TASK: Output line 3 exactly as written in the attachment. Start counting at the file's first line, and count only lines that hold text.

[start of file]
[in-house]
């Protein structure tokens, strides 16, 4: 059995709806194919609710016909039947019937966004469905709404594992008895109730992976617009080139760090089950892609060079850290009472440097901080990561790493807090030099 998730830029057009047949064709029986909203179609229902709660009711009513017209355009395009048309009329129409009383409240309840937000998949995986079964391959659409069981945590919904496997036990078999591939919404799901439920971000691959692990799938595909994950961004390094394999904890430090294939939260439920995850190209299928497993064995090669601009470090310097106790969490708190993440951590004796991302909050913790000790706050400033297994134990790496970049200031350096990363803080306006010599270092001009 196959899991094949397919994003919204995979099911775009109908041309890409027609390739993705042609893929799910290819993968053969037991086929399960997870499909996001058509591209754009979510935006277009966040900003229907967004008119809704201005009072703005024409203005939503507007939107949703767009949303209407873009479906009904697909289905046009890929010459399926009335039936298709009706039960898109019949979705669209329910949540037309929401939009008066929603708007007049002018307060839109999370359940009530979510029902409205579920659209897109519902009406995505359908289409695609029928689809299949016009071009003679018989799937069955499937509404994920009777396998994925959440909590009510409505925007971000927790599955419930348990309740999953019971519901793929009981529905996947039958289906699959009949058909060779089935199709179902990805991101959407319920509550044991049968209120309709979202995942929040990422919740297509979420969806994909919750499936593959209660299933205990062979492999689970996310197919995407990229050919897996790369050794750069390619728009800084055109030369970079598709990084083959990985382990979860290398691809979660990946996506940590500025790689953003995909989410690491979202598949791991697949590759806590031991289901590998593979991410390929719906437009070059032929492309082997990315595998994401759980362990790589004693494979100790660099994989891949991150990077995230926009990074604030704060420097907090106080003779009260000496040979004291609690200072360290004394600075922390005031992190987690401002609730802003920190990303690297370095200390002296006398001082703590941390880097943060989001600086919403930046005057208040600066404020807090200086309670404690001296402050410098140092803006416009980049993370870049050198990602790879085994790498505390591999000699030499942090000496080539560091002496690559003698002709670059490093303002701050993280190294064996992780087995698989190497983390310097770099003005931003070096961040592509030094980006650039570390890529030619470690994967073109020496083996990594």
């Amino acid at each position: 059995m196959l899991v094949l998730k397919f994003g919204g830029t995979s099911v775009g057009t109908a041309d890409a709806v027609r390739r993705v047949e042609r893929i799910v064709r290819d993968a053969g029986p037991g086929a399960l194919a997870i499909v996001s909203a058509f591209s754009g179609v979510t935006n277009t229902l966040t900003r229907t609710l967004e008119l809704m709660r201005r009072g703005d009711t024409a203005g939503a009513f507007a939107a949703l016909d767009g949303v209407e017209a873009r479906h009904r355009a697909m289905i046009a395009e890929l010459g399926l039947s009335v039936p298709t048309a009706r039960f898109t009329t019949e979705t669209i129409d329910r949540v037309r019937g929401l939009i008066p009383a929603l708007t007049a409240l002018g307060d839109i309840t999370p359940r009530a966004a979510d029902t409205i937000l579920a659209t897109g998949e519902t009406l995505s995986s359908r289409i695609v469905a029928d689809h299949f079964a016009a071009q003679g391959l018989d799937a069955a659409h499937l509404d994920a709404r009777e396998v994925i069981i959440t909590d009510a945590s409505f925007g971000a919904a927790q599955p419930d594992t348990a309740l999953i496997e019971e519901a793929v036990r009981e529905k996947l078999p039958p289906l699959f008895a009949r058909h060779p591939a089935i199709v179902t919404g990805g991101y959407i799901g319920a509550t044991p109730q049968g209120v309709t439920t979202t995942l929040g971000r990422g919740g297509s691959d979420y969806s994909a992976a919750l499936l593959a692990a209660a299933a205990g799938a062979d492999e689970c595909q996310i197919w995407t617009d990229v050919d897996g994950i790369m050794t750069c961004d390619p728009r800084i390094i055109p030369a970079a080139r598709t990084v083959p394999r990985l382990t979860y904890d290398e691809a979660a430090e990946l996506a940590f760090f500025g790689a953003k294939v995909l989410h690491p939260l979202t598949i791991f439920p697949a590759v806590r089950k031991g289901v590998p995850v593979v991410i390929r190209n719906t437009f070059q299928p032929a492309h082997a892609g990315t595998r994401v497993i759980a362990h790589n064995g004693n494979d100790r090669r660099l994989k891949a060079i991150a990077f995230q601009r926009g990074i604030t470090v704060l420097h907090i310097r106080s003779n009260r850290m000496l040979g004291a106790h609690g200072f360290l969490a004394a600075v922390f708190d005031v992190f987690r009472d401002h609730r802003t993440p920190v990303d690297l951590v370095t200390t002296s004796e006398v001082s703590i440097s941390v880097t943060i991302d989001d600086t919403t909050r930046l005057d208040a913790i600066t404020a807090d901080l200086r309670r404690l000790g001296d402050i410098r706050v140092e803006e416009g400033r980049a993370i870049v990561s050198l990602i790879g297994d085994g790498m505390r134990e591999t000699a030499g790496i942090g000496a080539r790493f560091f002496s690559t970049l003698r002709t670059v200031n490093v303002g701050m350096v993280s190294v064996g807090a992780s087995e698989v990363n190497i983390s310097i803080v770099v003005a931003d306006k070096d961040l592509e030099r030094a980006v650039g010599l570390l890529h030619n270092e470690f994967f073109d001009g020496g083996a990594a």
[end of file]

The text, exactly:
């Amino acid at each position: 059995m196959l899991v094949l998730k397919f994003g919204g830029t995979s099911v775009g057009t109908a041309d890409a709806v027609r390739r993705v047949e042609r893929i799910v064709r290819d993968a053969g029986p037991g086929a399960l194919a997870i499909v996001s909203a058509f591209s754009g179609v979510t935006n277009t229902l966040t900003r229907t609710l967004e008119l809704m709660r201005r009072g703005d009711t024409a203005g939503a009513f507007a939107a949703l016909d767009g949303v209407e017209a873009r479906h009904r355009a697909m289905i046009a395009e890929l010459g399926l039947s009335v039936p298709t048309a009706r039960f898109t009329t019949e979705t669209i129409d329910r949540v037309r019937g929401l939009i008066p009383a929603l708007t007049a409240l002018g307060d839109i309840t999370p359940r009530a966004a979510d029902t409205i937000l579920a659209t897109g998949e519902t009406l995505s995986s359908r289409i695609v469905a029928d689809h299949f079964a016009a071009q003679g391959l018989d799937a069955a659409h499937l509404d994920a709404r009777e396998v994925i069981i959440t909590d009510a945590s409505f925007g971000a919904a927790q599955p419930d594992t348990a309740l999953i496997e019971e519901a793929v036990r009981e529905k996947l078999p039958p289906l699959f008895a009949r058909h060779p591939a089935i199709v179902t919404g990805g991101y959407i799901g319920a509550t044991p109730q049968g209120v309709t439920t979202t995942l929040g971000r990422g919740g297509s691959d979420y969806s994909a992976a919750l499936l593959a692990a209660a299933a205990g799938a062979d492999e689970c595909q996310i197919w995407t617009d990229v050919d897996g994950i790369m050794t750069c961004d390619p728009r800084i390094i055109p030369a970079a080139r598709t990084v083959p394999r990985l382990t979860y904890d290398e691809a979660a430090e990946l996506a940590f760090f500025g790689a953003k294939v995909l989410h690491p939260l979202t598949i791991f439920p697949a590759v806590r089950k031991g289901v590998p995850v593979v991410i390929r190209n719906t437009f070059q299928p032929a492309h082997a892609g990315t595998r994401v497993i759980a362990h790589n064995g004693n494979d100790r090669r660099l994989k891949a060079i991150a990077f995230q601009r926009g990074i604030t470090v704060l420097h907090i310097r106080s003779n009260r850290m000496l040979g004291a106790h609690g200072f360290l969490a004394a600075v922390f708190d005031v992190f987690r009472d401002h609730r802003t993440p920190v990303d690297l951590v370095t200390t002296s004796e006398v001082s703590i440097s941390v880097t943060i991302d989001d600086t919403t909050r930046l005057d208040a913790i600066t404020a807090d901080l200086r309670r404690l000790g001296d402050i410098r706050v140092e803006e416009g400033r980049a993370i870049v990561s050198l990602i790879g297994d085994g790498m505390r134990e591999t000699a030499g790496i942090g000496a080539r790493f560091f002496s690559t970049l003698r002709t670059v200031n490093v303002g701050m350096v993280s190294v064996g807090a992780s087995e698989v990363n190497i983390s310097i803080v770099v003005a931003d306006k070096d961040l592509e030099r030094a980006v650039g010599l570390l890529h030619n270092e470690f994967f073109d001009g020496g083996a990594a």